Thoughts on Technical Interviews

This morning, I was invited to be a part of an interview panel for some candidates for openings we have in my workplace. There were five of us conducting an interview for technical positions. I've done this enough and seen enough facepalms in these interviews that I want to pass on some basic advice.

First, prepare for the interview. One of the first questions we ask is, "This position is a technical position supporting the CoolProduct product. What do you know about CoolProduct?" I'm always stunned by candidates who come in for an interview and say, "nothing" or "very little." Folks, if you're going to interview with a company, take the time to learn about that company! Go to their website and learn about their core business. If they're a public company, download their latest annual report from the SEC's website and read it. Know the top 3 or 4 issues that the company faces, where the majority of their revenue comes from, and what their current/future plans are. If you know you're interviewing in a specific department within that company, learn the basics of what that department is and what they do. Now, I know that this isn't always possible, but my team supports a product that is available for the public to purchase. You're shooting yourself in the foot if you come in to interview with me and you don't know anything about this product. One of the guys that's been on these interview panels always asked, "How did you prepare for this interview?" The number of candidates who harpoon themselves on this question is off the charts.

Second, beware of hubris. At the outset of these interviews, we ask candidates to self-assess on several technologies that are relevant to the position. We say, "On a scale of 1-10, how would you rate your skills with ....?" Be very careful of telling me that you're a 9 or a 10. Because if you tell me you're a 10 in, say, basic networking, I'm going to ask you some level 10 questions on basic networking. (Actually, that's probably not true. I probably don't know any level 10 questions on basic networking, but I'm still better than most and if I can't find a networking question that'll stump you, I'm damned impressed.) If you're a 10 in networking, you should be able to explain to me what an ARP packet is, how DNS poisoning works, what a MITM attack is,  why a DNS query would choose TCP over UDP, and how a TCP Sequence Number is used. If you don't know the answers to these questions, you're not an expert in basic networking. I think I'm pretty good with basic networking skills. I can read a network trace and use it to diagnose problems. I know the answers to most of those questions. But if you ask me how I'd rate myself on a scale of 1 to 10, I'd probably tell you that I'm a 7 or an 8. The thing is, the more I learn about networking, the more I realize how much there is to learn about networking. Unless you're a leading researcher publishing papers on a particular topic, you're probably not a 9 or a 10. If you self-assess as a 10 and can't answer questions that, in my book, are a 5 or a 6, you're sunk. On the other hand, if you tell me that you're a 6 but are able to dive into the really meaty technical questions and come up with good answers, you score points in my book because you not only know the topic, but you also recognize that you don't know EVERYTHING about the topic.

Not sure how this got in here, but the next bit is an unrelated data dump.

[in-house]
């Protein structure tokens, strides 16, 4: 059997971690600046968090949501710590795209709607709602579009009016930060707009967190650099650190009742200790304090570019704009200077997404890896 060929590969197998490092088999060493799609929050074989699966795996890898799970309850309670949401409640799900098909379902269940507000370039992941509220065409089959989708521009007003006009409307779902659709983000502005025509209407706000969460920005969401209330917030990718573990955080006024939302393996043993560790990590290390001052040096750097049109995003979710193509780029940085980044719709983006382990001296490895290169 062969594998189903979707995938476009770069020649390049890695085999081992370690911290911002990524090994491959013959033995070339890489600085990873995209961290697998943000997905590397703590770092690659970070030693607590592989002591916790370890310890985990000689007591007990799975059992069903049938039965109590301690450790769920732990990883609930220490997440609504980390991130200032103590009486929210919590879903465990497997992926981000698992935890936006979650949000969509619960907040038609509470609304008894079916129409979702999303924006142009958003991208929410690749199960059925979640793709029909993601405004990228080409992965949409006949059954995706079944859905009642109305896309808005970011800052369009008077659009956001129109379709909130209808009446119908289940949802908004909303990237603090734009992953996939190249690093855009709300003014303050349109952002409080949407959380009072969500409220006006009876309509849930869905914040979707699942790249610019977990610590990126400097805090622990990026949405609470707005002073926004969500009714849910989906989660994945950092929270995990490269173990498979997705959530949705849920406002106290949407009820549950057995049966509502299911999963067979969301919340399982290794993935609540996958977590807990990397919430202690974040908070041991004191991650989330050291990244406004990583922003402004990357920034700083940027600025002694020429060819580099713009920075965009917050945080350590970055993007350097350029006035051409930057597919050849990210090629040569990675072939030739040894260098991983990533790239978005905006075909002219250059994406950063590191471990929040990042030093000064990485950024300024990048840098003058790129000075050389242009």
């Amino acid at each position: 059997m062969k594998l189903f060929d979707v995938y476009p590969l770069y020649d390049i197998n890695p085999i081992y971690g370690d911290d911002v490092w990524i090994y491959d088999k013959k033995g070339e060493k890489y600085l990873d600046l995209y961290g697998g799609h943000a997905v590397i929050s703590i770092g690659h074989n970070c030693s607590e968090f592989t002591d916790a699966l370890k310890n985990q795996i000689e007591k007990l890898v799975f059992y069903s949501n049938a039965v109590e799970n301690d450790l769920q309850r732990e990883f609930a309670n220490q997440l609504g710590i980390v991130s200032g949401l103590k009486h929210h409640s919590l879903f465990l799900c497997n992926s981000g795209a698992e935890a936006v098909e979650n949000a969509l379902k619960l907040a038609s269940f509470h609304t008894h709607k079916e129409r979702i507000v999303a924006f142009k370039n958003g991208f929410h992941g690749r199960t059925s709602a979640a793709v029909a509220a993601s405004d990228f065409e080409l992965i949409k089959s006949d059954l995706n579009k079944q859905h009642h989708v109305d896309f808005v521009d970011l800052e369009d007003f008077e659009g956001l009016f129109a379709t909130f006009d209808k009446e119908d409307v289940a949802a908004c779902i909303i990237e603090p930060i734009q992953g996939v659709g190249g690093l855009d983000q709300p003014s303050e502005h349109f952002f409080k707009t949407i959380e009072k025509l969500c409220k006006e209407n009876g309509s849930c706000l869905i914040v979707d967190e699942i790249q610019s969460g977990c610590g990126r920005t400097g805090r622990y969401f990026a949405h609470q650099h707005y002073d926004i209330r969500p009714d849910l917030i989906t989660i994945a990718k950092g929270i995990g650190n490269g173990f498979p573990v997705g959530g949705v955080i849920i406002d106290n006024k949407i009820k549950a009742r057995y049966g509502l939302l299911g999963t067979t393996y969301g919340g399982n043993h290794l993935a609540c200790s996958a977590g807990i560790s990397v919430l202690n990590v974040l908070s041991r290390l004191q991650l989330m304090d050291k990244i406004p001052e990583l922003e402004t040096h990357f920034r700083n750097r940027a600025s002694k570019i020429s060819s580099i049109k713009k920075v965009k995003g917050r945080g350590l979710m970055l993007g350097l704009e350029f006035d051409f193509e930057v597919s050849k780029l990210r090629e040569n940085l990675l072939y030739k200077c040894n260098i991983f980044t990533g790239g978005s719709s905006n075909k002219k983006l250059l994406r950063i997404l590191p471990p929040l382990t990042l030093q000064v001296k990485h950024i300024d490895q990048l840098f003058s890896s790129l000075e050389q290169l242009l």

Lastly, in a technical interview, I'm more interested in HOW YOU THINK than in WHAT YOU KNOW. If I ask you a question and you don't know the answer, be honest and say, "I don't know." But then follow that up with something that tells me that you've got good thinking skills and that you're teachable. If I ask you, for example, what an error message means and you don't have a clue, say "I've never encountered that particular one before. But to solve it, I'd probably Google the exact text of the error messages for ideas. Knowing what little I do know about the product, I expect that many errors might stem from .... or ....." Even if your answer is dead wrong, if what you're telling me is logically reasonable, you've turned a negative into a positive for yourself. We can't all be experts at everything, and I realize that when I interview candidates. If I can find someone with a strong basic understanding of technology who shows an honest self-assessment and demonstrates logical, analytical thinking, I'm inclined to believe that person can learn the skills needed to succeed in the job for which s/he is being interviewed and am likely to give the hiring manager a thumbs up.

Naturally, I can't speak for everyone who's ever interviewed a candidate for a job, and there are going to be differing opinions. You're reading the opinion of one person and you are of course free to disagree with me. Constructive feedback in the comments is always welcome.

Okay, that was a different kind of post than I normally put up here. I apologize for the long silence; there have been things going on in life that have kept me away from the soldering iron. I got involved in local politics and was very busy through the Nov. 4 general election. Then the holidays and all the attending scheduling issues came up. I'm currently enrolled in a "Nanodegree" program on Udacity.com and am investing some time building my employment-related skills. And, of course, life in general always throws curve balls. I expect it'll be at least another month or two before I get back to tinkering. But I haven't abandoned my Maker side! I still have too many projects to actually do all of them, and I'm yearning to get back to having fun in the shop.